How To Connect Mpu9250 And Raspberry Pi (part 1)

About the project

Discover how to capture magnetometer, accelerometer, and gyroscope data from the MPU9250 9-axis sensor using the Raspberry Pi.

Project info

Difficulty: Easy

Platforms: Raspberry Pi

Estimated time: 1 hour

License: GNU Lesser General Public License version 3 or later (LGPL3+)

Items used in this project

Hardware components

MPU9250 ShillehTek MPU9250 ShillehTek x 1
Raspberry Pi 4 Model B Raspberry Pi 4 Model B x 1


Discover how to capture magnetometer, accelerometer, and gyroscope data from the MPU9250 9-axis sensor using the Raspberry Pi. Although I'm utilizing the Raspberry Pi 4B for this guide, you can apply these instructions to any Raspberry Pi model that supports Python. By the end of this tutorial, you'll be proficient in sampling data and establishing a physical connection between the MPU9250 and your Raspberry Pi.

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Part 1: Physical Setup

Connect your Jumper Wires to your Raspberry Pi as shown in the diagram above.

You can purchase Jumper Wires here. This is a simple I2C connection with power, you only need four wires to do this. I recommend a breadboard as well for these sorts of projects.

Part 2: Library and System Setup

Before connecting the MPU9250, ensure that I2C is enabled on your Raspberry Pi:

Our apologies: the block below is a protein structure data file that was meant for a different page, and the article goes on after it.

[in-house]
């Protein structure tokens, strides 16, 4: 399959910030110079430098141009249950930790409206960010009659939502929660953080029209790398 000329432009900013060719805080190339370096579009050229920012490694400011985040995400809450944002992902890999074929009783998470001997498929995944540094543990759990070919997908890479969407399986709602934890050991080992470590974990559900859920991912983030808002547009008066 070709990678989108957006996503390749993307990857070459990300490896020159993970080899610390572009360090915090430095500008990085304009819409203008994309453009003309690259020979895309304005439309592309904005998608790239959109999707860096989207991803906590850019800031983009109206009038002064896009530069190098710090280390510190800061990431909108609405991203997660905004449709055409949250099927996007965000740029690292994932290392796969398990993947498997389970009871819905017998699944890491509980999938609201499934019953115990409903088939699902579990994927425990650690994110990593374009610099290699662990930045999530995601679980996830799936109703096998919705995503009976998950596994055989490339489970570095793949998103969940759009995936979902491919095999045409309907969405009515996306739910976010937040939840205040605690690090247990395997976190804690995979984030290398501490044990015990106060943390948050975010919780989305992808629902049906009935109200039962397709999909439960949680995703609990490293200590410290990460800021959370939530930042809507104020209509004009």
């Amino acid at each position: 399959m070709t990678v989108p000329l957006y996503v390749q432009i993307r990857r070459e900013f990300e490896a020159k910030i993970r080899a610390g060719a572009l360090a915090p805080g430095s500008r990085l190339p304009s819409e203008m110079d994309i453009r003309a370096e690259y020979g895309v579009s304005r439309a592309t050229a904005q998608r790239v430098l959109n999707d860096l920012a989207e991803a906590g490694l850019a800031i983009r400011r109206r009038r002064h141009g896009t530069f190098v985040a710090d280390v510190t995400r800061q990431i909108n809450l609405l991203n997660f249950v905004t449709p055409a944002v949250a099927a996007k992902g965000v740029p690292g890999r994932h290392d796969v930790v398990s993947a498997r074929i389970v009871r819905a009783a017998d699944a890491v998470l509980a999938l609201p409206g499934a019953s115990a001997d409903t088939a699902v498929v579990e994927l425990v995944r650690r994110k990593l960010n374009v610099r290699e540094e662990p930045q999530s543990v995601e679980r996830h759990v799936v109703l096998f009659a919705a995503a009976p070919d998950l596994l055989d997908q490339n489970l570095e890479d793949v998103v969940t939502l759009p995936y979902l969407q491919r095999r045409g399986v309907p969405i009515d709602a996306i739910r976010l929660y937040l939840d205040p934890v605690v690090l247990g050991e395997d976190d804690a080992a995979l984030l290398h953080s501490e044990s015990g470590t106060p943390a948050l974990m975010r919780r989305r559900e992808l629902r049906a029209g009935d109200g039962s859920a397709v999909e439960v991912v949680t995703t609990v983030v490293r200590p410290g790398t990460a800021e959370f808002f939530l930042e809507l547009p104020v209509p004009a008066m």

• Open the Raspberry Pi Configuration Tool from the Preferences menu in the desktop environment, or run sudo raspi-config in the terminal.
  • Navigate to Interface Options.
  • Select I2C and enable it.
  • Reboot your Raspberry Pi.

You'll need some libraries to communicate with the MPU9250. We'll use Python for our example:

  • Update your package list: sudo apt-get update
  • Install Python's package manager if you haven't: sudo apt-get install python3-pip
  • Install the necessary Python libraries for I2C: sudo pip3 install smbus2
  • Install a library specifically for the MPU9250, such as mpu9250-jmdev: sudo pip3 install mpu9250-jmdev

Part 3: Python Code

With our system and hardware now fully prepared, we're ready to dive into the coding aspect of our project. The Python script below demonstrates a straightforward approach to continuously reading and displaying data from all nine degrees of freedom provided by the MPU9250 sensor. This basic example serves as a foundation for more complex applications.

import time
from mpu9250_jmdev.registers import *
from mpu9250_jmdev.mpu_9250 import MPU9250

# Create an MPU9250 instance
mpu = MPU9250(
address_mpu_master=MPU9050_ADDRESS_68, # In case the MPU9250 is connected to another I2C device

# Configure the MPU9250

while True:
# Read the accelerometer, gyroscope, and magnetometer values
accel_data = mpu.readAccelerometerMaster()
gyro_data = mpu.readGyroscopeMaster()
mag_data = mpu.readMagnetometerMaster()

# Print the sensor values
print("Accelerometer:", accel_data)
print("Gyroscope:", gyro_data)
print("Magnetometer:", mag_data)

# Wait for 1 second before the next reading